Is the saturated fat in butter and bacon good for you? Will going gluten-free help fight fatigue and depression? Is losing weight out of your control?
If you’ve been following the nutrition headlines this year, you may feel more confused than ever about what to put on your plate. Check out the bottom line on the some of the biggest and most baffling health stories of the past 12 months so you can ring in the next year on the right foot:
A study published in the British Journal of Medicine in August prompted a surge in news reports that might have lead you to believe you could put saturated fat – the type that’s often referred to as the “bad fat,” typically found in foods like butter, red meat, cheese and full-fat dairy – back in the “good for you” category. The study’s meta-analysis found that saturated fat was not linked to heart disease or overall mortality. Bring on the bacon and more cheese please … right?
The bottom line: Not so fast. Randomized trials, which make a stronger case for cause and effect, reveal that reducing saturated fat intake cut the risk of heart disease by 17 percent. That data, along with hundreds of other studies, is why The Dietary Guidelines Advisory Committee still recommends that Americans limit saturated fat intake to no more than 10 percent of daily calories – about 22 grams on a 2,000-calorie diet.
The amount of fat you eat and the type are equally important. Studies show that replacing saturated fat with sources of unsaturated fat like seafood, nuts, seeds, canola and olive oil can lead to a healthier heart.
For optimal health, eat fewer full-fat dairy products, limit fatty meats and fried foods and use oils that are low in saturated fat and high in monos and polys, such as canola, safflower or sunflower. You can use canola oil, which is the seed oil lowest in saturated fat and highest in omega-3s, in place of butter or shortening when baking to reduce saturated fat without affecting the texture of flavor of dishes.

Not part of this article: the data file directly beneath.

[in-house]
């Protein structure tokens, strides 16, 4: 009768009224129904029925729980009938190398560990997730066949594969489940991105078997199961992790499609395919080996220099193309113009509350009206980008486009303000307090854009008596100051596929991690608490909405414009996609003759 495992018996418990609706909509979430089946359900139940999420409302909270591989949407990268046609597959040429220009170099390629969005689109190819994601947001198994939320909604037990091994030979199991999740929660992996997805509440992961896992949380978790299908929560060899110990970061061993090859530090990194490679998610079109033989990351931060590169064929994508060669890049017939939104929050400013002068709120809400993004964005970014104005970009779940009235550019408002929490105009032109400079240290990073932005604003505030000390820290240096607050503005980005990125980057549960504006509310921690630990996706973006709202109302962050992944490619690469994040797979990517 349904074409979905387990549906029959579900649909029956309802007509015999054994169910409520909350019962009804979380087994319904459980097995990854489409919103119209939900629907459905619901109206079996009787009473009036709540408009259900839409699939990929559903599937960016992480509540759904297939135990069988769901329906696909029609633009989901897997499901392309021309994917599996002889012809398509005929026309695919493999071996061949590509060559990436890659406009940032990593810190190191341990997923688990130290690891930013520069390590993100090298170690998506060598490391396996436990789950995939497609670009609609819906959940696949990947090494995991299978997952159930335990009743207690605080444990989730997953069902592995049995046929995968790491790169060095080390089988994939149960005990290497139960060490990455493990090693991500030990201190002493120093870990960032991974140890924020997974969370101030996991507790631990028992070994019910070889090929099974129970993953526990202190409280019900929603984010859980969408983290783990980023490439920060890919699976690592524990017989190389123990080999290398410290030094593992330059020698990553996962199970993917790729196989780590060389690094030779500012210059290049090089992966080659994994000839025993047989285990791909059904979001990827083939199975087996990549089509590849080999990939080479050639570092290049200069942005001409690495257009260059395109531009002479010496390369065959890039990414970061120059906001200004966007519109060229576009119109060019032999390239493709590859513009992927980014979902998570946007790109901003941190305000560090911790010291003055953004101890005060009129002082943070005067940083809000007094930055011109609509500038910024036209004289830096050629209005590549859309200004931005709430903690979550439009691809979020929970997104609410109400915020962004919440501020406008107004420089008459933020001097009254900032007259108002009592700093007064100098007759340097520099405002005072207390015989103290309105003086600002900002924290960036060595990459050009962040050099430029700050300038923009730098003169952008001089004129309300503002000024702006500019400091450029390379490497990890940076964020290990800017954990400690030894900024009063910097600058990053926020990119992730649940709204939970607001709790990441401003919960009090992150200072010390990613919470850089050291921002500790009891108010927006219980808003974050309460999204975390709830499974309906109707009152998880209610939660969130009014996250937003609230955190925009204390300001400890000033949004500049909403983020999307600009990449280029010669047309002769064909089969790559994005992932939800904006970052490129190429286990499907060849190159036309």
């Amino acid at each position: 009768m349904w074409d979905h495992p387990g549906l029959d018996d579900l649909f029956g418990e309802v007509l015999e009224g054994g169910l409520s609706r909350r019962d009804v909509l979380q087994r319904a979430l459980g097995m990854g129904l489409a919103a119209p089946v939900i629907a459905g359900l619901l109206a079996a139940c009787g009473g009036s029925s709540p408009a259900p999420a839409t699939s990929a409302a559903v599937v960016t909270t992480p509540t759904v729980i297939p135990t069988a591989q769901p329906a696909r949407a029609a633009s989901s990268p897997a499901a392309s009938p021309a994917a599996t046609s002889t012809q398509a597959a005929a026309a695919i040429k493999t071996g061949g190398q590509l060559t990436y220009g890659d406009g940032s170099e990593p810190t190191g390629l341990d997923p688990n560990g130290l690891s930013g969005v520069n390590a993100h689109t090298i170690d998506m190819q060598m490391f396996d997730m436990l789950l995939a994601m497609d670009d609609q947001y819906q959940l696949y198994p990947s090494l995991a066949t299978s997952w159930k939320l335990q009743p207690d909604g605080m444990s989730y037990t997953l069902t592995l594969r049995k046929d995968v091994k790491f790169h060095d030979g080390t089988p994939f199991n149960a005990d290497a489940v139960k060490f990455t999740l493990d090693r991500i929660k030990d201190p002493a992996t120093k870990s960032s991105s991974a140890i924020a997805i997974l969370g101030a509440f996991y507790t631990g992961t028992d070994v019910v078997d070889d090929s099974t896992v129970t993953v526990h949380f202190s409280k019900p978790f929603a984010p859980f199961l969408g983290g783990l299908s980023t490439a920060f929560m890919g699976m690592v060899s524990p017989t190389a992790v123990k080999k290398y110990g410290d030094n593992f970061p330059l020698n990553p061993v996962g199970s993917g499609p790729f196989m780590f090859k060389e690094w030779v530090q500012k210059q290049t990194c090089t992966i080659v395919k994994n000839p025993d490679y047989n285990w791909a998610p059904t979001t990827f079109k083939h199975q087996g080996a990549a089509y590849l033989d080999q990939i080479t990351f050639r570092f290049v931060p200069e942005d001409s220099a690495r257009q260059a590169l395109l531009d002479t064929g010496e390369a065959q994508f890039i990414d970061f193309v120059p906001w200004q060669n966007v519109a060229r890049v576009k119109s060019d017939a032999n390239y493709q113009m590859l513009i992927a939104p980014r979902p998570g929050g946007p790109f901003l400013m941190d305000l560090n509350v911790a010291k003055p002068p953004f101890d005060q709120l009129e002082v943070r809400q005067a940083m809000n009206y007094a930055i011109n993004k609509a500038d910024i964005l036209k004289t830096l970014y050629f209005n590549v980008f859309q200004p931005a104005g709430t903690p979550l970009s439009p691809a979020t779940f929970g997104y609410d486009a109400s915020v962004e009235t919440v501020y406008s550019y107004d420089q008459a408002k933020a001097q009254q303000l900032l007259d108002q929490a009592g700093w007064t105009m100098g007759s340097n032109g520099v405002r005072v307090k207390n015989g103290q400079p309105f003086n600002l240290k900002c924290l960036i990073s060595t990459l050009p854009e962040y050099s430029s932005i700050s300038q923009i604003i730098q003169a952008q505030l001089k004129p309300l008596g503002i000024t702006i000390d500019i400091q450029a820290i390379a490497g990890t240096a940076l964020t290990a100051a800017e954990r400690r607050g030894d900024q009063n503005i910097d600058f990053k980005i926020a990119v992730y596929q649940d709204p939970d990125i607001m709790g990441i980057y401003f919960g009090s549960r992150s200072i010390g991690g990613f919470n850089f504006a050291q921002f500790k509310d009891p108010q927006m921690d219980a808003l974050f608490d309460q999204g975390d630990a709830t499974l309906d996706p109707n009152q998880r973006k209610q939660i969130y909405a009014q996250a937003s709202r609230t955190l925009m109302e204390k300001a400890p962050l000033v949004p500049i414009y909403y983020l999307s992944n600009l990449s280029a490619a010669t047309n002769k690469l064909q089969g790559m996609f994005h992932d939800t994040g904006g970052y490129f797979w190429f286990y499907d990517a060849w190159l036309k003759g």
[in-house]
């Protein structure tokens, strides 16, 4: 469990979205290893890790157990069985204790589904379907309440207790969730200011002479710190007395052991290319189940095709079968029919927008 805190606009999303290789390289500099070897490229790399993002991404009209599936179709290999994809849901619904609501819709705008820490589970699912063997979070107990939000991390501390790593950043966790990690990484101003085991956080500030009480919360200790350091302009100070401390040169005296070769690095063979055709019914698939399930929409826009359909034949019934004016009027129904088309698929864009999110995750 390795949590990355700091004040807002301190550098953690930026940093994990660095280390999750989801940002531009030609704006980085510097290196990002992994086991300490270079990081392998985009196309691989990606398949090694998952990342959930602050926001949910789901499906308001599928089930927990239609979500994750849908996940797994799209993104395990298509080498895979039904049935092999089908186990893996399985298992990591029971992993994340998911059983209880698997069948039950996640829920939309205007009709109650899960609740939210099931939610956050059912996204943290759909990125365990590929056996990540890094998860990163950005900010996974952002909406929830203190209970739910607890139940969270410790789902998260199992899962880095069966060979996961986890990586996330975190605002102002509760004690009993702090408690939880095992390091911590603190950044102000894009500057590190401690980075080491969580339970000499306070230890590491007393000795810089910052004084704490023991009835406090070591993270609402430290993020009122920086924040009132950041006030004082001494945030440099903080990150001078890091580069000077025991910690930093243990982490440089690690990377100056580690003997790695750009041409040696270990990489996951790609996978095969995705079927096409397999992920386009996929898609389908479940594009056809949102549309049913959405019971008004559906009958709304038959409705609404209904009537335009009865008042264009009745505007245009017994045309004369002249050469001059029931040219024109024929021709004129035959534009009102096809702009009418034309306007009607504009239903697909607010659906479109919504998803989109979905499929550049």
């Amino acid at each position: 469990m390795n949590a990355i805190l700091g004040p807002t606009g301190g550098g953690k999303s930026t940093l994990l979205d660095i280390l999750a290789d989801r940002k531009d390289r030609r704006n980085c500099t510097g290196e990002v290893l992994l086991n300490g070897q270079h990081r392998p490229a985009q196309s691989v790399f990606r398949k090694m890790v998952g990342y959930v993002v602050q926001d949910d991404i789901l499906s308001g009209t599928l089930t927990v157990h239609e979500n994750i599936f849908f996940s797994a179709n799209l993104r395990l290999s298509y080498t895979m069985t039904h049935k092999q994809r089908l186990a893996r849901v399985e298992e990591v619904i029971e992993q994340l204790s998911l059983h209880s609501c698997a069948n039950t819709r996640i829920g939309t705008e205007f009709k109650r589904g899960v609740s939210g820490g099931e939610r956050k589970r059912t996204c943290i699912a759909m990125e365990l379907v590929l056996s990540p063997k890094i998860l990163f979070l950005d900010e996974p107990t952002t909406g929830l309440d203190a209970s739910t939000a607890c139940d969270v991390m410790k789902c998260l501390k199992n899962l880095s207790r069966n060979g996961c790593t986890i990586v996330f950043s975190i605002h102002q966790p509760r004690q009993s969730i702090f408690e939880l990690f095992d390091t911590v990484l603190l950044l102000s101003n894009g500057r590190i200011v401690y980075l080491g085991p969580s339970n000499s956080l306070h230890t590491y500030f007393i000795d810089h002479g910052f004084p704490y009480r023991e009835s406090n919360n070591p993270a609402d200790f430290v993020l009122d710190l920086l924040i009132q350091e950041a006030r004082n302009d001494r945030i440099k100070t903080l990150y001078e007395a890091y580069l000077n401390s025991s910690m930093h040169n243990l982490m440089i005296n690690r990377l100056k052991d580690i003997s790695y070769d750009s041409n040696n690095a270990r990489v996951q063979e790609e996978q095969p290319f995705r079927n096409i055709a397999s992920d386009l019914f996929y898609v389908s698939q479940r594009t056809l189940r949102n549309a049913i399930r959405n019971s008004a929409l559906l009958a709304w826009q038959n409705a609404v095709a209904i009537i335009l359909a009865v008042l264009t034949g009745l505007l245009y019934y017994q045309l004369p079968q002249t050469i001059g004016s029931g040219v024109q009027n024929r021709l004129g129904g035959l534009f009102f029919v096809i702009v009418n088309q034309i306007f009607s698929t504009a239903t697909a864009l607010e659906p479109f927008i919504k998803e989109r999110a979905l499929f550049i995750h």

Why are Americans losing the battle against obesity? Judging by some recent news stories, everything from faulty genes, out-of-balance gut bacteria, a lack of sleep, a sluggish thyroid, excess stress, endocrine disruptors and even your date of birth are to blame. The take-away message: Losing weight is not your fault and is out of your control.
The bottom line: Sure, your genes and many environmental factors have a significant influence on overweight and obesity, but that doesn’t mean eating right and getting daily activity can’t help you achieve and maintain a healthier weight. Throwing in the towel because you believe your weight is out of your control is the worst thing you can do.
While there’s no one-size-fits-all regimen that works for everyone, decades of researchshow that a combination of calorie reduction and regular exercise does result in weight loss. So before you blame your microbiome or environmental chemicals, assess your food intake and exercise habits.
A good place to start: Become more mindful of portions. In recent decades, portion sizes in restaurants, supermarkets and even our homes and cookbooks have skyrocketed. Studies show that heaping portions (served on huge plates) have created a new norm for how much we eat. Most people will “clean their plate” even when they would feel full from eating less. A helpful strategy to limit portions is to downsize your cups, plates and bowls. It could help you eat less without feeling deprived.
It seems like every week, there’s another news article touting the wonders of going gluten-free. Proponents claim that eliminating gluten, a protein found in certain grains, can help get rid of extra pounds, acne, fatigue, migraines, depression and a host of digestive disorders, to name a few. So isn’t it time you hopped on the gluten-free bandwagon?
The bottom line: Despite the hype around the many benefits of avoiding gluten, there’s no good reason to eat a gluten-free diet if you don’t have a medically diagnosed allergy or sensitivity. The vast majority of shoppers buying gluten-free bread, crackers and flour aren’t allergic of sensitive to the protein. In fact, a recently published study in the journal Digestion found that nearly 90 percent of those who thought they were gluten-sensitive could tolerate it with no negative effects.
What’s more, following a gluten-free diet may even put you at risk for developing vitamin deficiencies. In fact, an Australian study reported that more than 10 percent of men and women following a gluten-free diet had inadequate intakes of thiamin, folate, magnesium, fiber, iron and calcium. So unless you’ve been medically diagnosed with celiac disease or gluten sensitivity, there’s no health benefit to removing the protein from your diet.